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7 Questions: Shawna Vercher as an Influential Woman in Cannabis

by | Aug 29, 2020 | CONTENT, CONTENT Article, PLACE Home Top 5 | 0 comments

Green Reine Executive Producer Shawna Vercher has long been known as a prominent figure in political media, but being named as an Influential Woman in Cannabis is new to many of her supporters and colleagues. Shawna sat down for an interview with a national publication on her newfound recognition and, for the first time, shared the story of her connection to this unique industry.

How would you describe yourself and what you do?

I’m a fixer who focuses on social justice issues and, as an Executive Producer, my team and I use media like film and writing as a way to change minds and change policy relating to those issues – including those that are connected to the cannabis community.

When did you get started working with cannabis and what is your vision and mission for your professional cannabis endeavors?

I first began work with cannabis when I was asked to travel to Europe and meet with Parliamentary representatives who were trying to launch cannabis growth and exports. It was something that not all citizens or community leaders were embracing and they wanted my help on implementing their vision.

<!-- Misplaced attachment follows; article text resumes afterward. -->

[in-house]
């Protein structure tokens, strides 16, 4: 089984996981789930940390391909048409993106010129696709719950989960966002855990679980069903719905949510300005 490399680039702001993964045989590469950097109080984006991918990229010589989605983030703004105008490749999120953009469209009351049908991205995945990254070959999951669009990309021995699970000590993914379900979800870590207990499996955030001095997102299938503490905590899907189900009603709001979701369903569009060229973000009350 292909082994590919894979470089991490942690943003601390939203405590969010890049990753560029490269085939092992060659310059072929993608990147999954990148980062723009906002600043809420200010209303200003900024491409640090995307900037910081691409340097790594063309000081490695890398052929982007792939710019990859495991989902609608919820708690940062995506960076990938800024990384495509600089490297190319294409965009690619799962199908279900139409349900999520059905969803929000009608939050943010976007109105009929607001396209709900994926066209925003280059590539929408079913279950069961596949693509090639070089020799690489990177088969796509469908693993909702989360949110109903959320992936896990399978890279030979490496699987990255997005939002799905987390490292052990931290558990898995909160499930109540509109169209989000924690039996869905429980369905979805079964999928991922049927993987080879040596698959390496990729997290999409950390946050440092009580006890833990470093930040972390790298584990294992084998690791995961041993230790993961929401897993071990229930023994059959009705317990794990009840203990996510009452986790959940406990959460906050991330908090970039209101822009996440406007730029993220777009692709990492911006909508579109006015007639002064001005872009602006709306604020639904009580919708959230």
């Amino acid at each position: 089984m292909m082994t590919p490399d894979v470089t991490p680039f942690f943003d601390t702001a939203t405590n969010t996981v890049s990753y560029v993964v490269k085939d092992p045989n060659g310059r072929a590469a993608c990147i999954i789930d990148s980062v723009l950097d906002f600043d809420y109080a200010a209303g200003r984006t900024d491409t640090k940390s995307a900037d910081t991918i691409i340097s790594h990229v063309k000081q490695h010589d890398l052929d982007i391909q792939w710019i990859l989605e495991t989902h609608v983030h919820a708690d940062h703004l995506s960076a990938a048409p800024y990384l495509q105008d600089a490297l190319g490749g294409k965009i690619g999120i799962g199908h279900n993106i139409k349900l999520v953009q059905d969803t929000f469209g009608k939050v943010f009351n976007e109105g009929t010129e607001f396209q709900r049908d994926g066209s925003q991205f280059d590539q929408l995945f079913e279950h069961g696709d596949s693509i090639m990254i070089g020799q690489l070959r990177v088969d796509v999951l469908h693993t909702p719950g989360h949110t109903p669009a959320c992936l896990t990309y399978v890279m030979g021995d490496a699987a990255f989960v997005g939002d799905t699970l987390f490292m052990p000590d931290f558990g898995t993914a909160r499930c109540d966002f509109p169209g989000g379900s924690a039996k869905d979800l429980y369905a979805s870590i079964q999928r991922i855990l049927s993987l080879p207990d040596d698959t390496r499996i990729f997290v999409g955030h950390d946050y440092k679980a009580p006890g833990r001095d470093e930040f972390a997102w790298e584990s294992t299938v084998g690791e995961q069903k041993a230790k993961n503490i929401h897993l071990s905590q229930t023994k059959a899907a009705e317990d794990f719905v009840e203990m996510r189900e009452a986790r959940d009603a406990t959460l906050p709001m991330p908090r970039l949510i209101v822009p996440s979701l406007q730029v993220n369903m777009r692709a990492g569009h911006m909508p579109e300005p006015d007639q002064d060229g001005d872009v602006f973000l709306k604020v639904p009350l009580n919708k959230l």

At first, I was hesitant to take it on because the conversation seemed to be centered on making more money. That’s not enough of a driver for me. Then I realized that the story of cannabis was really about how it could change people’s lives – as a medicine, as a critical part of the economy, and as a platform to address justice reform. THAT is when I got excited. I am determined to change the conversation we are having about cannabis.

“I was introduced by a Colorado dispensary to a strain of cannabis to reduce my anxiety and response to triggers. It was life-changing.”

Every Superheroine has an Origin Story, how she got started on the path she is on. What is the Origin Story for your PERSONAL Cannabis journey?

I had a client who became a stalker. Not only was that traumatizing, but because he was a public figure the ordeal was public and the tabloid media often added to that trauma. I was diagnosed with PTSD, but for me the medicines that were recommended were either not effective or the side effects were disruptive to my life, especially as a mom.